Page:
Tory MP Nadine Dorries said that the former foreign secretary’s description of women wearing burkas as looking like “letter boxes and bank robbers” was simply factual and most of her constituents in Mid-Bedfordshire agreed with him.
She pointed out that there is speculation about Theresa May’s leadership, and the attacks were aimed at “the most popular politician in the country.”
She added on Twitter: “The campaign to stop Boris becoming leader is underway in a very crass and cack handed way.”
Former Tory London deputy mayor Munira Mirza, herself a Muslim, said: “The reality is there is a political fight here
“People who frankly couldn’t care less about the issues that Muslim women face are piling into Boris because Boris said it.”
Their interventions came as Tory grandees, many of whom supported Remain in the referendum, piled in to demand that Mr Johnson apologised over his article in the Daily Telegraph.
With speculation of a leadership challenge against Mrs May it is now believed Mr Johnson is the pro-Brexit choice to take over from her.
Culture Secretary Jeremy Wright and Ruth Davidson, the leader of the Scottish Tories, were among those who claimed that his weekly column had crossed a line.
But supporters of the former foreign secretary claimed he was being targeted in an attempt to ward off a possible leadership challenge in the autumn.
Sources close to Mr Johnson have made clear that he stood by the article in which he argued against a burka ban of the kind adopted by some European countries.
Many in the party saw the stand-off as a continuation of the ongoing struggle over Brexit following Mr Johnson’s resignation last month over Mrs May’s Chequers plan.
Meanwhile, the founder and president of the Conservative Muslim Forum, Lord Sheikh, stepped up his demands for the Conservative whip to be withdrawn.
He said he had written to party chairman Brandon Lewis calling for “severe action” against Mr Johnson for his “inflammatory” remarks.
“I think to a certain extent they’re racist. In a way it is racist. These words are very inflammatory,” he told Sky News.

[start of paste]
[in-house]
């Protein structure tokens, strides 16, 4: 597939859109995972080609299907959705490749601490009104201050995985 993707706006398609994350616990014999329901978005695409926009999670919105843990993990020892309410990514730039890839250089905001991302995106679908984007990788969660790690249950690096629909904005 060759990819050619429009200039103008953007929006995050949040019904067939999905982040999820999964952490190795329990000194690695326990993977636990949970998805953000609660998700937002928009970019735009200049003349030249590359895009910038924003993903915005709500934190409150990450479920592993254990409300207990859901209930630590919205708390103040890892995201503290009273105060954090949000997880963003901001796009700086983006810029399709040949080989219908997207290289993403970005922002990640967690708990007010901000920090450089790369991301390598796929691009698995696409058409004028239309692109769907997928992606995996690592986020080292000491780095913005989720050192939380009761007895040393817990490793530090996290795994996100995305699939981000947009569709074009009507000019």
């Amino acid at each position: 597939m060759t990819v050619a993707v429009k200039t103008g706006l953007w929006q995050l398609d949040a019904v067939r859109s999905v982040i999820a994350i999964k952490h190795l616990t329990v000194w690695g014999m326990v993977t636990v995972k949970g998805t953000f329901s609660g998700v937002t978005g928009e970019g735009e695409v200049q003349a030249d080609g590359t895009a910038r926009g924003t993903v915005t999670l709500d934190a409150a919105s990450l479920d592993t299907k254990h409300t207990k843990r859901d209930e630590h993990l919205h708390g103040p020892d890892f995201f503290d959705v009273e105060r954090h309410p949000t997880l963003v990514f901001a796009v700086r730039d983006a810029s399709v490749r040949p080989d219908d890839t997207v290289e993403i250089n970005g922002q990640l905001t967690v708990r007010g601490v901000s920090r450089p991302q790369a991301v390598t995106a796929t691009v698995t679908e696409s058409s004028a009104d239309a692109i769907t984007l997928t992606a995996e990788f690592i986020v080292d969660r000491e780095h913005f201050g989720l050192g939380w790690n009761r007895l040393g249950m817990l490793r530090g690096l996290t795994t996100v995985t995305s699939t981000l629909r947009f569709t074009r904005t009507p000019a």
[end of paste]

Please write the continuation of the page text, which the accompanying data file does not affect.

“I believe they will cause problems with race relations.
“I believe it will encourage bigotry in this country.”
After Mrs May backed calls on Tuesday for Mr Johnson to apologise, Mr Wright said that while important issues such as the wearing of burka were discussed publicly, politicians needed to choose their language with care.
“When you are discussing a subject such as this, then I think describing it as people looking like letterboxes isn’t helpful,” he said.
Ms Davidson, who is talked about as a possible Remainer rival to MrJohnson for the leadership, however, went further, saying Mr Johnson’s comments had been “gratuitously offensive” and that he needed to apologise.
“I think that this wasn’t an off-the-cuff slip, he wrote a column, he knew exactly what he was doing and I think it crossed from being provocative and starting a debate and actually it became rude and gratuitous,” she said.
Another leading Remainer, former attorney general Dominic Grieve, who has in past clashed with Mr Johnson over Brexit, said his comments were “very embarrassing” and warned he would leave the party if he ever became leader.
“I don’t regard him as a fit and proper person to lead a political party and certainly not the Conservative Party,” he said.
Meanwhile former Conservative parliamentary candidate Shazia Awan-Scully accused Mr Johnson of “pandering to the extreme right”, comparing his comments to Enoch Powell’s divisive Rivers of Blood speech, and said he should be sacked.
Jacob Rees-Mogg said: “It’s hard to see what he should apologise for. He has defended people’s right to wear the burka whilst saying it is an inelegent garment. Neither of those two proposals are unreasonable.”